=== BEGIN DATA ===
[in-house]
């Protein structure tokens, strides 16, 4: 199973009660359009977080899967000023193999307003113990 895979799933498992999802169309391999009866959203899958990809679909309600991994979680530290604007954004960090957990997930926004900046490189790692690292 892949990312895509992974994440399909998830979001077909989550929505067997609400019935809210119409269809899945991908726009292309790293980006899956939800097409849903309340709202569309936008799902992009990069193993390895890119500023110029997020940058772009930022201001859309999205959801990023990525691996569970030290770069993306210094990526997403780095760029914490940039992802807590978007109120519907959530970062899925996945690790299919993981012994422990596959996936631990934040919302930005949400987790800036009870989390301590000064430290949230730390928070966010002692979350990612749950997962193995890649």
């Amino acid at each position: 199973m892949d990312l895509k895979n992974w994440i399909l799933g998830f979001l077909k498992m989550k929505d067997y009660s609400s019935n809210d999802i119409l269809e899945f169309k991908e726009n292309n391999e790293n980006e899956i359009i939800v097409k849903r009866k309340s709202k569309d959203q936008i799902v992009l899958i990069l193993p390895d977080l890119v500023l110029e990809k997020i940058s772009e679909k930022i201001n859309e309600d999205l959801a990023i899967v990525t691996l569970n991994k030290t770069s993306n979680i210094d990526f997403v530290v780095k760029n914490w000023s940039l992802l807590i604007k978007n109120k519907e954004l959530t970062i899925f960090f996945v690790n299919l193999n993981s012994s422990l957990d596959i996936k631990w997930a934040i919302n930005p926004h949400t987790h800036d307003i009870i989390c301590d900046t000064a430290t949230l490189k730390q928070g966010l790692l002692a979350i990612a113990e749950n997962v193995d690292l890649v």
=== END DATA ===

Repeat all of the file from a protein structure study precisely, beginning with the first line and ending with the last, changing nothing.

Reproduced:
[in-house]
């Protein structure tokens, strides 16, 4: 199973009660359009977080899967000023193999307003113990 895979799933498992999802169309391999009866959203899958990809679909309600991994979680530290604007954004960090957990997930926004900046490189790692690292 892949990312895509992974994440399909998830979001077909989550929505067997609400019935809210119409269809899945991908726009292309790293980006899956939800097409849903309340709202569309936008799902992009990069193993390895890119500023110029997020940058772009930022201001859309999205959801990023990525691996569970030290770069993306210094990526997403780095760029914490940039992802807590978007109120519907959530970062899925996945690790299919993981012994422990596959996936631990934040919302930005949400987790800036009870989390301590000064430290949230730390928070966010002692979350990612749950997962193995890649």
């Amino acid at each position: 199973m892949d990312l895509k895979n992974w994440i399909l799933g998830f979001l077909k498992m989550k929505d067997y009660s609400s019935n809210d999802i119409l269809e899945f169309k991908e726009n292309n391999e790293n980006e899956i359009i939800v097409k849903r009866k309340s709202k569309d959203q936008i799902v992009l899958i990069l193993p390895d977080l890119v500023l110029e990809k997020i940058s772009e679909k930022i201001n859309e309600d999205l959801a990023i899967v990525t691996l569970n991994k030290t770069s993306n979680i210094d990526f997403v530290v780095k760029n914490w000023s940039l992802l807590i604007k978007n109120k519907e954004l959530t970062i899925f960090f996945v690790n299919l193999n993981s012994s422990l957990d596959i996936k631990w997930a934040i919302n930005p926004h949400t987790h800036d307003i009870i989390c301590d900046t000064a430290t949230l490189k730390q928070g966010l790692l002692a979350i990612a113990e749950n997962v193995d690292l890649v």